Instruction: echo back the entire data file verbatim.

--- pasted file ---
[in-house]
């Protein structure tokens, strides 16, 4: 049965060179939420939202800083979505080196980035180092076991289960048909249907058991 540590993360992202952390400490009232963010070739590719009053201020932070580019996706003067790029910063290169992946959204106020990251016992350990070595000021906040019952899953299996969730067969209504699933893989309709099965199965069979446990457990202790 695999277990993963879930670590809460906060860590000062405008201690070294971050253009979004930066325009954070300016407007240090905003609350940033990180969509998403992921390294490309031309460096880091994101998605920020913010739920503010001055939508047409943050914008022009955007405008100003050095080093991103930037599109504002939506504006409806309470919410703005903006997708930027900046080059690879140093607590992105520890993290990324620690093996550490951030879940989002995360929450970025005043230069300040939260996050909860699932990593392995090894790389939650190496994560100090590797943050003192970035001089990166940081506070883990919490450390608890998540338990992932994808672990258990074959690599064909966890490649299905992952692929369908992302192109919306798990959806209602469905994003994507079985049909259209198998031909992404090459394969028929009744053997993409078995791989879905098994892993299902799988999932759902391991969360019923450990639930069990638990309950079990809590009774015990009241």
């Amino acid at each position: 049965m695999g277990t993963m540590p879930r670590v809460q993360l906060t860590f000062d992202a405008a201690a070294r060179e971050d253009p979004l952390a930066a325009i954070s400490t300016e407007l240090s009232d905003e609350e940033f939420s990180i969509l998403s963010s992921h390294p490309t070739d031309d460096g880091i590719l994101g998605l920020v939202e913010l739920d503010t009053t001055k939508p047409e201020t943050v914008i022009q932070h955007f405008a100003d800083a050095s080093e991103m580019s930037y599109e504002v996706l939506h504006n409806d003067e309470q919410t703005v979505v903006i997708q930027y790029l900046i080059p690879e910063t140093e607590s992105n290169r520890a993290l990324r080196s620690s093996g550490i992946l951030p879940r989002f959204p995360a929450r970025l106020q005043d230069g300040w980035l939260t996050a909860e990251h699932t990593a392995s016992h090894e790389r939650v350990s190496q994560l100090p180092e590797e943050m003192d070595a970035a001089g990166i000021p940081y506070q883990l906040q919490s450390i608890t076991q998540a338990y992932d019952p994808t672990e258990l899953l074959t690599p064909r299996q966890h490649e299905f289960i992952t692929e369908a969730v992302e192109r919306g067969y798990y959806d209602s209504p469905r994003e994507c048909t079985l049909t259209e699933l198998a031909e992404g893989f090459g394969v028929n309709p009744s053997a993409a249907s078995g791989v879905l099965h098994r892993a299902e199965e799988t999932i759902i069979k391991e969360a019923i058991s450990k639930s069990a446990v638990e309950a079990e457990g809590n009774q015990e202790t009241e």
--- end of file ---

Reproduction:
[in-house]
């Protein structure tokens, strides 16, 4: 049965060179939420939202800083979505080196980035180092076991289960048909249907058991 540590993360992202952390400490009232963010070739590719009053201020932070580019996706003067790029910063290169992946959204106020990251016992350990070595000021906040019952899953299996969730067969209504699933893989309709099965199965069979446990457990202790 695999277990993963879930670590809460906060860590000062405008201690070294971050253009979004930066325009954070300016407007240090905003609350940033990180969509998403992921390294490309031309460096880091994101998605920020913010739920503010001055939508047409943050914008022009955007405008100003050095080093991103930037599109504002939506504006409806309470919410703005903006997708930027900046080059690879140093607590992105520890993290990324620690093996550490951030879940989002995360929450970025005043230069300040939260996050909860699932990593392995090894790389939650190496994560100090590797943050003192970035001089990166940081506070883990919490450390608890998540338990992932994808672990258990074959690599064909966890490649299905992952692929369908992302192109919306798990959806209602469905994003994507079985049909259209198998031909992404090459394969028929009744053997993409078995791989879905098994892993299902799988999932759902391991969360019923450990639930069990638990309950079990809590009774015990009241």
């Amino acid at each position: 049965m695999g277990t993963m540590p879930r670590v809460q993360l906060t860590f000062d992202a405008a201690a070294r060179e971050d253009p979004l952390a930066a325009i954070s400490t300016e407007l240090s009232d905003e609350e940033f939420s990180i969509l998403s963010s992921h390294p490309t070739d031309d460096g880091i590719l994101g998605l920020v939202e913010l739920d503010t009053t001055k939508p047409e201020t943050v914008i022009q932070h955007f405008a100003d800083a050095s080093e991103m580019s930037y599109e504002v996706l939506h504006n409806d003067e309470q919410t703005v979505v903006i997708q930027y790029l900046i080059p690879e910063t140093e607590s992105n290169r520890a993290l990324r080196s620690s093996g550490i992946l951030p879940r989002f959204p995360a929450r970025l106020q005043d230069g300040w980035l939260t996050a909860e990251h699932t990593a392995s016992h090894e790389r939650v350990s190496q994560l100090p180092e590797e943050m003192d070595a970035a001089g990166i000021p940081y506070q883990l906040q919490s450390i608890t076991q998540a338990y992932d019952p994808t672990e258990l899953l074959t690599p064909r299996q966890h490649e299905f289960i992952t692929e369908a969730v992302e192109r919306g067969y798990y959806d209602s209504p469905r994003e994507c048909t079985l049909t259209e699933l198998a031909e992404g893989f090459g394969v028929n309709p009744s053997a993409a249907s078995g791989v879905l099965h098994r892993a299902e199965e799988t999932i759902i069979k391991e969360a019923i058991s450990k639930s069990a446990v638990e309950a079990e457990g809590n009774q015990e202790t009241e």